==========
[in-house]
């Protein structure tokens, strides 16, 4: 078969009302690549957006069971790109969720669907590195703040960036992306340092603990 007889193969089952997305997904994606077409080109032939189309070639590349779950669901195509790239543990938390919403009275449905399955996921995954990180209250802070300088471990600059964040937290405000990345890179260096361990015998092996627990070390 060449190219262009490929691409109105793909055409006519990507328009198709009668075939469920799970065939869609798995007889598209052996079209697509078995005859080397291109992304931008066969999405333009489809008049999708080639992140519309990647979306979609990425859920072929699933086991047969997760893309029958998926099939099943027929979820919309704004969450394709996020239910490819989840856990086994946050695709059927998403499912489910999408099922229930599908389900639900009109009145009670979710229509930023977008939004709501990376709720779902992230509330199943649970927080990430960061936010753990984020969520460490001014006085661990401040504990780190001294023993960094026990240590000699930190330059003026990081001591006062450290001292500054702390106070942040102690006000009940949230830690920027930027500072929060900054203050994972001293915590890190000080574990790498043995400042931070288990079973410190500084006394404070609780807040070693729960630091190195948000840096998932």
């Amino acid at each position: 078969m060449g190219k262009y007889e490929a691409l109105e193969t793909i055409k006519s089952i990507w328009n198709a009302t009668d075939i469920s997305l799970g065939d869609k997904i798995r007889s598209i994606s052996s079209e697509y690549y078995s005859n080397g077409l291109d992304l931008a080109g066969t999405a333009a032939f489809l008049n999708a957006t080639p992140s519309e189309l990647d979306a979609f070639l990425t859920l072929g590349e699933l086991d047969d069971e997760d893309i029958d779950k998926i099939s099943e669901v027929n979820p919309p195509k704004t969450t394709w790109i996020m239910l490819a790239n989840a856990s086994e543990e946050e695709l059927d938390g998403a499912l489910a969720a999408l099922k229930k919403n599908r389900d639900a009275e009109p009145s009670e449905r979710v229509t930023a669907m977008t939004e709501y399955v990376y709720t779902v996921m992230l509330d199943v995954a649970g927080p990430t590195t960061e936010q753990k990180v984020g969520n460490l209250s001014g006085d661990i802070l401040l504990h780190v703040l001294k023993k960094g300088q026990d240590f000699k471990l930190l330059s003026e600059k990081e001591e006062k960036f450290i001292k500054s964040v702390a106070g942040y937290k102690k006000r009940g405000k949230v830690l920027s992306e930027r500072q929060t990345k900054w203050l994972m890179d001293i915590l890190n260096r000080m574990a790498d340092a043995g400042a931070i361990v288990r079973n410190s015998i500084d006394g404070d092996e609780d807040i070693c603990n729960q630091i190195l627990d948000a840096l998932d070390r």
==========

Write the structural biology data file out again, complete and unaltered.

[in-house]
């Protein structure tokens, strides 16, 4: 078969009302690549957006069971790109969720669907590195703040960036992306340092603990 007889193969089952997305997904994606077409080109032939189309070639590349779950669901195509790239543990938390919403009275449905399955996921995954990180209250802070300088471990600059964040937290405000990345890179260096361990015998092996627990070390 060449190219262009490929691409109105793909055409006519990507328009198709009668075939469920799970065939869609798995007889598209052996079209697509078995005859080397291109992304931008066969999405333009489809008049999708080639992140519309990647979306979609990425859920072929699933086991047969997760893309029958998926099939099943027929979820919309704004969450394709996020239910490819989840856990086994946050695709059927998403499912489910999408099922229930599908389900639900009109009145009670979710229509930023977008939004709501990376709720779902992230509330199943649970927080990430960061936010753990984020969520460490001014006085661990401040504990780190001294023993960094026990240590000699930190330059003026990081001591006062450290001292500054702390106070942040102690006000009940949230830690920027930027500072929060900054203050994972001293915590890190000080574990790498043995400042931070288990079973410190500084006394404070609780807040070693729960630091190195948000840096998932």
């Amino acid at each position: 078969m060449g190219k262009y007889e490929a691409l109105e193969t793909i055409k006519s089952i990507w328009n198709a009302t009668d075939i469920s997305l799970g065939d869609k997904i798995r007889s598209i994606s052996s079209e697509y690549y078995s005859n080397g077409l291109d992304l931008a080109g066969t999405a333009a032939f489809l008049n999708a957006t080639p992140s519309e189309l990647d979306a979609f070639l990425t859920l072929g590349e699933l086991d047969d069971e997760d893309i029958d779950k998926i099939s099943e669901v027929n979820p919309p195509k704004t969450t394709w790109i996020m239910l490819a790239n989840a856990s086994e543990e946050e695709l059927d938390g998403a499912l489910a969720a999408l099922k229930k919403n599908r389900d639900a009275e009109p009145s009670e449905r979710v229509t930023a669907m977008t939004e709501y399955v990376y709720t779902v996921m992230l509330d199943v995954a649970g927080p990430t590195t960061e936010q753990k990180v984020g969520n460490l209250s001014g006085d661990i802070l401040l504990h780190v703040l001294k023993k960094g300088q026990d240590f000699k471990l930190l330059s003026e600059k990081e001591e006062k960036f450290i001292k500054s964040v702390a106070g942040y937290k102690k006000r009940g405000k949230v830690l920027s992306e930027r500072q929060t990345k900054w203050l994972m890179d001293i915590l890190n260096r000080m574990a790498d340092a043995g400042a931070i361990v288990r079973n410190s015998i500084d006394g404070d092996e609780d807040i070693c603990n729960q630091i190195l627990d948000a840096l998932d070390r």